This case was investigated by the California DCA Health Quality Investigation Unit and the San Luis Obispo County District Attorney Bureau of Investigation
SAN LUIS OBISPO COUNTY – On January 31, 2024, The San Luis Obispo County District Attorney’s Office announced that it has settled a case with Dr. Anika Moore. The settlement was related to an earlier settlement action by the District Attorney’s Office with Nurse Practitioner Sarah Erny who identified herself to patients as “Doctor Sarah” despite not being a physician. Here is a link to the previous settlement press release: District Attorney Dan Dow Announces Settlement with Arroyo Grande Nurse for Unlawfully Advertising Herself as “Doctor”
California law requires supervising physicians and the nurses they supervise to enter into a written collaboration agreement that defines their specific roles and duties in treating patients. The agreement is to specify whether medications can be prescribed and must list each medication that is classified as a controlled substance. The supervising physician is required to routinely evaluate the standardized procedures and to evaluate the nurse’s performance.
According to the District Attorney’s Office, during the investigation, Dr. Moore stated that she agreed to become Erny’s supervising physician in 2018. At the time, Dr. Moore lived in Massachusetts, practicing obstetrics and gynecology. Dr. Moore received the collaboration agreement from Erny, but only skimmed the contents and returned it to Erny. Over the next two years, Dr. Moore stated that she would make herself available to answer Erny’s questions. Dr. Moore was not paid for these services. Dr. Moore stated that she was led to believe that Erny was working in a clinical setting with other physicians. As a result, she was not aware that Erny had opened an independent medical office and did not collaborate with Erny on the standardized procedures or evaluate Erny’s performance. Finally, Dr. Moore was unaware that Erny was prescribing controlled substances such as testosterone, a Schedule III substance, to both female and male patients.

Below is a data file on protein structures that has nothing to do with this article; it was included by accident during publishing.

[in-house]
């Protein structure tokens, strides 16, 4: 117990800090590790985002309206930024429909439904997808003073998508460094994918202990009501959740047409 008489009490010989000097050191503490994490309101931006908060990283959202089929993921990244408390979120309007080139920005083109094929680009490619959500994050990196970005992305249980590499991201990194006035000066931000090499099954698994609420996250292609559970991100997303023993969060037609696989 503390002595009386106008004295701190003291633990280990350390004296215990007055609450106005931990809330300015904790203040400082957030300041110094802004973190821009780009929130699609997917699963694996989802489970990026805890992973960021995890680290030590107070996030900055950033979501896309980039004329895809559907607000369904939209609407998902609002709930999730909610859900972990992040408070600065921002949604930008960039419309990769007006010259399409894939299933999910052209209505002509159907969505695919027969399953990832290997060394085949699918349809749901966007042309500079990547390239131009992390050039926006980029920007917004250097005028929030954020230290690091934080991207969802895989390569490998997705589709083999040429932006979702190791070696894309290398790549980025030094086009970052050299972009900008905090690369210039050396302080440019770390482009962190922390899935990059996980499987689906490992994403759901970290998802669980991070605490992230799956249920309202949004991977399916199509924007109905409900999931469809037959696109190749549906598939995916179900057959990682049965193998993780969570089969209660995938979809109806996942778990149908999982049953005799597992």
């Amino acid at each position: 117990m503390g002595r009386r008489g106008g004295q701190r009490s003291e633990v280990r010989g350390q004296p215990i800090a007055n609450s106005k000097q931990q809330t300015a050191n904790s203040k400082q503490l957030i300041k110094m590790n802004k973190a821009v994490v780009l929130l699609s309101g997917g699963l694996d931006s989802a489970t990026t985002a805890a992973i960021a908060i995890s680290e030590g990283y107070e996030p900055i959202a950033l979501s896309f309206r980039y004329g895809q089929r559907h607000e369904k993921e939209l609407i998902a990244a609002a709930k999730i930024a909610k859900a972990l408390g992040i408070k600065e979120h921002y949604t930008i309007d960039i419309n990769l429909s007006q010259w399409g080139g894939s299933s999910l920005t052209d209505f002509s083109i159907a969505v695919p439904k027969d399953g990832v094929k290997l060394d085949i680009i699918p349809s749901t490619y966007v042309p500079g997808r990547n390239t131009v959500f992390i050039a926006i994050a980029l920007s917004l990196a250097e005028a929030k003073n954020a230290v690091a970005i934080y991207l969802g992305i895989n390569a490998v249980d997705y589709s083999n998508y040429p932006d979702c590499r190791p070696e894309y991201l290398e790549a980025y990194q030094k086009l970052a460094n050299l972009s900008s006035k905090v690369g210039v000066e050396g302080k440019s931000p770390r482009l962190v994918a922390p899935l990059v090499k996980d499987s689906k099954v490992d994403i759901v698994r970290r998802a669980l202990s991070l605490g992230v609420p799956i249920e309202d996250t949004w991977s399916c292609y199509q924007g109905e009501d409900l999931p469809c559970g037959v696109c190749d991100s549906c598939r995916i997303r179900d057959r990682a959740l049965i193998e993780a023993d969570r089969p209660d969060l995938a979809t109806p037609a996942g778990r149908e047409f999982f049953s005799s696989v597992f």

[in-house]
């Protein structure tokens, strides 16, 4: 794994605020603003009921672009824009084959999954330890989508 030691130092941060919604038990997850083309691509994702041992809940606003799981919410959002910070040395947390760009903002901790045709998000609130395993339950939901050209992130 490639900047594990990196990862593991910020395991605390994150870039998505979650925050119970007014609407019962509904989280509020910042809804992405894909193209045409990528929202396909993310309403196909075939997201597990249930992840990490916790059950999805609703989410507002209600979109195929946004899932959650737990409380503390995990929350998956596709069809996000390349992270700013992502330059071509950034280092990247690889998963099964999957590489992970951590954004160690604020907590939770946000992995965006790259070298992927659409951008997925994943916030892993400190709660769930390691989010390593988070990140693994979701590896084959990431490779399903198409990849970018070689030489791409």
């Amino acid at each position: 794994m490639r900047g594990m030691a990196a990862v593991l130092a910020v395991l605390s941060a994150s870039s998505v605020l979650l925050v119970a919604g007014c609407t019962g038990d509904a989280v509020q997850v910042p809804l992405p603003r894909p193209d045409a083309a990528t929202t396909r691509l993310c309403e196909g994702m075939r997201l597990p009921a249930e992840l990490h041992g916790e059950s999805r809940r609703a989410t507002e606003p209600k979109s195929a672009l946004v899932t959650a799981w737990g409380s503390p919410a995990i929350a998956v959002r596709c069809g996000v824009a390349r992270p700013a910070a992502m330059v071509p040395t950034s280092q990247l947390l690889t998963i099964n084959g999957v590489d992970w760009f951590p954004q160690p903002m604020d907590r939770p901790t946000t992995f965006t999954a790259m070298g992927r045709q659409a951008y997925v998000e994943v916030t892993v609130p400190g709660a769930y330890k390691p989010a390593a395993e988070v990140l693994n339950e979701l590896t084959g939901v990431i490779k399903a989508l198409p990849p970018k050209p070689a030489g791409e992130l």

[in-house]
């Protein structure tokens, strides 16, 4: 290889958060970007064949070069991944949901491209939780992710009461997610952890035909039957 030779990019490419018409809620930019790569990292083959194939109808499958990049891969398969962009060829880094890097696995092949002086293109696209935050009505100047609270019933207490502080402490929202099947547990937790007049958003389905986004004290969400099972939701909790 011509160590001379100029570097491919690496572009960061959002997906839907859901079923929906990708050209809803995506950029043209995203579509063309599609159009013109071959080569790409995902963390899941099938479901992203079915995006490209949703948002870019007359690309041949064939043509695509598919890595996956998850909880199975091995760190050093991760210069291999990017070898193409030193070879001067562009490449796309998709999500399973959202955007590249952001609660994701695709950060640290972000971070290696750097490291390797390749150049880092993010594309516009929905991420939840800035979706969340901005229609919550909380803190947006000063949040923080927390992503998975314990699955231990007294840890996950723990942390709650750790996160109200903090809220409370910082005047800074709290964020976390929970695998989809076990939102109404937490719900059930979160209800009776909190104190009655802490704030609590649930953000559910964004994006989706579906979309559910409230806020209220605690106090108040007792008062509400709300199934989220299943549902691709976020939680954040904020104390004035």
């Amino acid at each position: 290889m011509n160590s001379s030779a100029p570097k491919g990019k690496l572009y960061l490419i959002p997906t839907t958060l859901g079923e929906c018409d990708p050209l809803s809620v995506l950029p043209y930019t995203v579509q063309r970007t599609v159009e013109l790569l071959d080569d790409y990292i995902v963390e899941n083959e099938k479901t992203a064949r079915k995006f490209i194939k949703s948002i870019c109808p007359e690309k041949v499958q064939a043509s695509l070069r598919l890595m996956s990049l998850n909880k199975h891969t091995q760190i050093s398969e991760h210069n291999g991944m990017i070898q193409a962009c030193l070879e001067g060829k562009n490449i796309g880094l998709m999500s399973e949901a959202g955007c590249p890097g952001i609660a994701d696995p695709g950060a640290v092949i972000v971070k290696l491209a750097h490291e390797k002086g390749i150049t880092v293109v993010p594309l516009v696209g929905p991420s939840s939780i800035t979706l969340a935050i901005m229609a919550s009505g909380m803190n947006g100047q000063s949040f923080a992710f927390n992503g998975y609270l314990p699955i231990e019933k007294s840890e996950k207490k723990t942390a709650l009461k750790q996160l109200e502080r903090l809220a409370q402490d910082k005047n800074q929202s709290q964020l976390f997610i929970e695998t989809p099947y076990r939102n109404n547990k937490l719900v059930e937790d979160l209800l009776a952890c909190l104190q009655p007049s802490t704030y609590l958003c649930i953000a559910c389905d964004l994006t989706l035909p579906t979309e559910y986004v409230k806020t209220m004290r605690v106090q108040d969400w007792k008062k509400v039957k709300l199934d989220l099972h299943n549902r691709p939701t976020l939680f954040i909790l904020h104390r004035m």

“As a supervising physician, Dr. Moore accepted a professional commitment to collaborate and supervise Nurse Practitioner Erny,” said Assistant District Attorney Eric Dobroth. “Our office seeks to ensure that every physician that consents to supervise a nurse, will comply with California requirements, and take great care to routinely evaluate whether the terms of the agreement are being met and to evaluate the nurse’s performance to ensure best patient care.”
While Dr. Moore does not admit liability, the stipulated civil judgment requires Dr. Moore to pay civil penalties totaling $25,000 and to follow California law and regulations when entering into any future supervisory relationships with a California registered nurse.
This case was investigated by the Department of Consumer Affairs, Health Quality Investigation Unit and the San Luis Obispo County District Attorney Bureau of Investigation and prosecuted by Deputy District Attorney Kenneth Jorgensen assigned to the District Attorney’s Consumer and Environmental Protection Unit.